Wang: Many people say that globalization is a two-edged sword. On the one hand, with globalization many countries are becoming more interrelated, more interdependent in their economic relations, and that serves to accelerate economic development. On the other hand, globalization imposes new competitive challenges on many countries, particularly in the developing world, that they find difficult to meet. On the whole, the process of globalization is positive, but its benefits are not distributed evenly, and this has meant that the gap between the rich countries and the poor has been increasing. Indeed, the gap between the better off and the poor in individual countries has also been getting wider. These social problems represent the side of globalization that is not so positive. I think that the members of the international community can better manage globalization by working to improve the rules that govern international trade, and to develop new rules where necessary, in order to manage the process in a way that results in the benefits of globalization being shared in a more equitable way.
The trade of the developing countries is a necessary part of the globalization process. People argue that a developing country benefits far more from an increase in its exports than from an increase in the development aid provided by the developed countries. I think it is important for the latter to provide better access to their markets to the developing countries.
Since the advent of globalization, people have begun to talk about the digital divide, the increasing gap in science and technology between the developed and developing nations. I do not think that it is possible for the developing nations to catch up on their own. The transfer of science and technology on concessional terms - and I am aware of the strong views many people have concerning patents and the protection of intellectual property rights generally - is something that is in the interests of everyone in the long run. This, too, should be part of any discussion on making the process of globalization more equitable.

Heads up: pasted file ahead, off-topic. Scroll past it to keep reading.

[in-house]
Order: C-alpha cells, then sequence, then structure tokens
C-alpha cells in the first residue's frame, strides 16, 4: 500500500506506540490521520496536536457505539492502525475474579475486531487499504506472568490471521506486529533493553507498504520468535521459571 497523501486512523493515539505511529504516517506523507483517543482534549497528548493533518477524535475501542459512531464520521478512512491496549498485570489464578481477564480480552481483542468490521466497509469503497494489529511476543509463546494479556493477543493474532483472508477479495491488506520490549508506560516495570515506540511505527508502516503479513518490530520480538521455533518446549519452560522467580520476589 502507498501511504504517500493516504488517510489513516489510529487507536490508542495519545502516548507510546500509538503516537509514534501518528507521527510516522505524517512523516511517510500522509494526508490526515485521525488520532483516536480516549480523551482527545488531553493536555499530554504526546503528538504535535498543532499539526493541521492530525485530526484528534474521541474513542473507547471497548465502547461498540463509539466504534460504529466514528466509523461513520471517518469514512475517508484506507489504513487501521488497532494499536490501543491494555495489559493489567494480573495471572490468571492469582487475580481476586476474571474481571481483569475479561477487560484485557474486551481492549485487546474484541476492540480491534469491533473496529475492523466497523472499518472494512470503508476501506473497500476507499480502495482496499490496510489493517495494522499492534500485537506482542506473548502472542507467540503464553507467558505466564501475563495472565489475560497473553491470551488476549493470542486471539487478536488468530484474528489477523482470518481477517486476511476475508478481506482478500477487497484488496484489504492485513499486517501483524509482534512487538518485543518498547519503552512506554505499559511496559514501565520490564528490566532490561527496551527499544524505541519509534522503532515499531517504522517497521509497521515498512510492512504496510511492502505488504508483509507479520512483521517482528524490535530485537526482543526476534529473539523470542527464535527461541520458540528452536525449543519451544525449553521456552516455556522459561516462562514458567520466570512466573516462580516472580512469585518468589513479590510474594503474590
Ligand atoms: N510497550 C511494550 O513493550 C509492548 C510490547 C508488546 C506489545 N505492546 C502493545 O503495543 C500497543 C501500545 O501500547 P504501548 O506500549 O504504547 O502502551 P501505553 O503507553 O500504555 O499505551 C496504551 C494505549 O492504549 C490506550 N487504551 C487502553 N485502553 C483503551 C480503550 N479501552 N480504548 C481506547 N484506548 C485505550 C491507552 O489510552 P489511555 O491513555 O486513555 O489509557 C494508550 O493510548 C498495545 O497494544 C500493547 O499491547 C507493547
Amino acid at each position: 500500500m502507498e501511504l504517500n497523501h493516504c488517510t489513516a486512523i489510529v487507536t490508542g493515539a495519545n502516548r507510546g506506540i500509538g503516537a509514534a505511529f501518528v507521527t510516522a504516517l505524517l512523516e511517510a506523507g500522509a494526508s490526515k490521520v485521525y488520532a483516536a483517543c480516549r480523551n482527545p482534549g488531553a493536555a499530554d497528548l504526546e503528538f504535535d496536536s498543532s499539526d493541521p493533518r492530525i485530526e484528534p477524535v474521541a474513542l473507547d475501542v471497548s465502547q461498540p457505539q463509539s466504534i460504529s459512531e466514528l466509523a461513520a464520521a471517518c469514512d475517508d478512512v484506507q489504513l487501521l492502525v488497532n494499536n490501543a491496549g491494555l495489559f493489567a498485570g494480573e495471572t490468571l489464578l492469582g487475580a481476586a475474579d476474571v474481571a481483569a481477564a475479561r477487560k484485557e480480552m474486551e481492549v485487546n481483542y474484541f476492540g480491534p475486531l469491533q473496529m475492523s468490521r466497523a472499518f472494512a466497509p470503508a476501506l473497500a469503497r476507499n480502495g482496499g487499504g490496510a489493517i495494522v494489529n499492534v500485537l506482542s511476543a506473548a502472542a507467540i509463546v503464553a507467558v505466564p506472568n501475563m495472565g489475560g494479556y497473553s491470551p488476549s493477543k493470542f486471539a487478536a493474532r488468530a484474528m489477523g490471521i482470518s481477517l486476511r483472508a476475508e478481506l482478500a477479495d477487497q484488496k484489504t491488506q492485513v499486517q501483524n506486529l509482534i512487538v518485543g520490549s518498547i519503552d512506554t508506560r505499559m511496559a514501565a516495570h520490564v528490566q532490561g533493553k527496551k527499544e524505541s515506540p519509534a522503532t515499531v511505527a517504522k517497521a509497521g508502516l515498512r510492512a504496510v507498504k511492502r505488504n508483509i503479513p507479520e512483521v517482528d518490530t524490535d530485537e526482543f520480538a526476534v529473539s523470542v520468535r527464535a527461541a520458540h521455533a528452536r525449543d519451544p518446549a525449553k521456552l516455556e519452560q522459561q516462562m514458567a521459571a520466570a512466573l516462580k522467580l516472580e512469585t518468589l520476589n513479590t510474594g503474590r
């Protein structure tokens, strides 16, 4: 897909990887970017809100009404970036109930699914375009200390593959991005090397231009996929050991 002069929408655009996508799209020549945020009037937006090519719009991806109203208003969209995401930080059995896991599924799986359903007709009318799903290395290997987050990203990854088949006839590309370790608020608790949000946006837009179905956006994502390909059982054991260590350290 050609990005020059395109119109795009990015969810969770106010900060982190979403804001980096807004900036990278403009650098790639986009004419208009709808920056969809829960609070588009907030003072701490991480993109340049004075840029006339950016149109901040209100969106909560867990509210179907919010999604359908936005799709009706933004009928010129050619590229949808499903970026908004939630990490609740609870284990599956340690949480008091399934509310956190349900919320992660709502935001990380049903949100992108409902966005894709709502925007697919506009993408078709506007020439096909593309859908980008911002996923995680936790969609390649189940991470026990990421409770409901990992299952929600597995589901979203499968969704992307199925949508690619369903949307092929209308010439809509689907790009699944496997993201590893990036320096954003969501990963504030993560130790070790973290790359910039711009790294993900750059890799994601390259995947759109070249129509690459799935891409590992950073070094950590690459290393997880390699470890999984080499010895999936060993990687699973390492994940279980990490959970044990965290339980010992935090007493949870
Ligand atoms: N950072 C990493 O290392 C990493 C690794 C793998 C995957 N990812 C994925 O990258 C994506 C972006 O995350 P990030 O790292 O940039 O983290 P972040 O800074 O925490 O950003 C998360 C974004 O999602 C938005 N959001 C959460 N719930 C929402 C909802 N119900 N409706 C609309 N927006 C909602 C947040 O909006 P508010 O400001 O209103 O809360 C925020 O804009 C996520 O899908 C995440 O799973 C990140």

Editor: Please tell us about China's position on the Millennium Development Goals.
Wang: As the world's largest developing nation, China considers the Millennium Development Goals extremely important. The specific measures that China has taken to implement the steps leading to these goals are themselves a major contribution to world implementation. Four years ago, when the Millennium Development Goals were adopted, it was the first time that the world's leadership formally recognized that the peace and stability of the world depend upon the development of the poorer countries. Next year the UN will have another summit to assess progress on the implementation of the steps leading to these goals. Much remains to be done if the eight objectives are to be realized in 15 years, as originally anticipated. In light of the fact that many developing countries are going to be very hard pressed to implement on their own, international cooperation is necessary.
I am hopeful that that cooperation will include assistance in the form of science and technology and, as such, help to address the digital divide.
In addition to implementing Millennium Development Goals within its own borders, China has attempted to reach out to a wider community. We have established a framework called the Sino-African Cooperation Forum to help the African countries. They are, in our view, in the most difficult position to achieve these goals. We provide training, promote economic exchanges, encourage Chinese business to investigate opportunities in Africa, support debt relief, and so on. This is part of China's contribution to the attainment of the goals in the international arena.
Editor: Is there anything you would like to add?
Wang: Over the past 25 years the Chinese economy has grown dramatically. That has been a cause for concern for some people. However, China has a quarter of the world's population, and a Chinese economy that is in poor shape is not good for the rest of the world. A strong Chinese economy, on the other hand, contributes to a strong world economy. In addition, with the growth of the Chinese economy there has come a recognition of China's responsibility in the region and across the world. A vibrant Chinese economy is, I think, the best guarantee of China's continuing acceptance of its responsibilities as a member of the world community.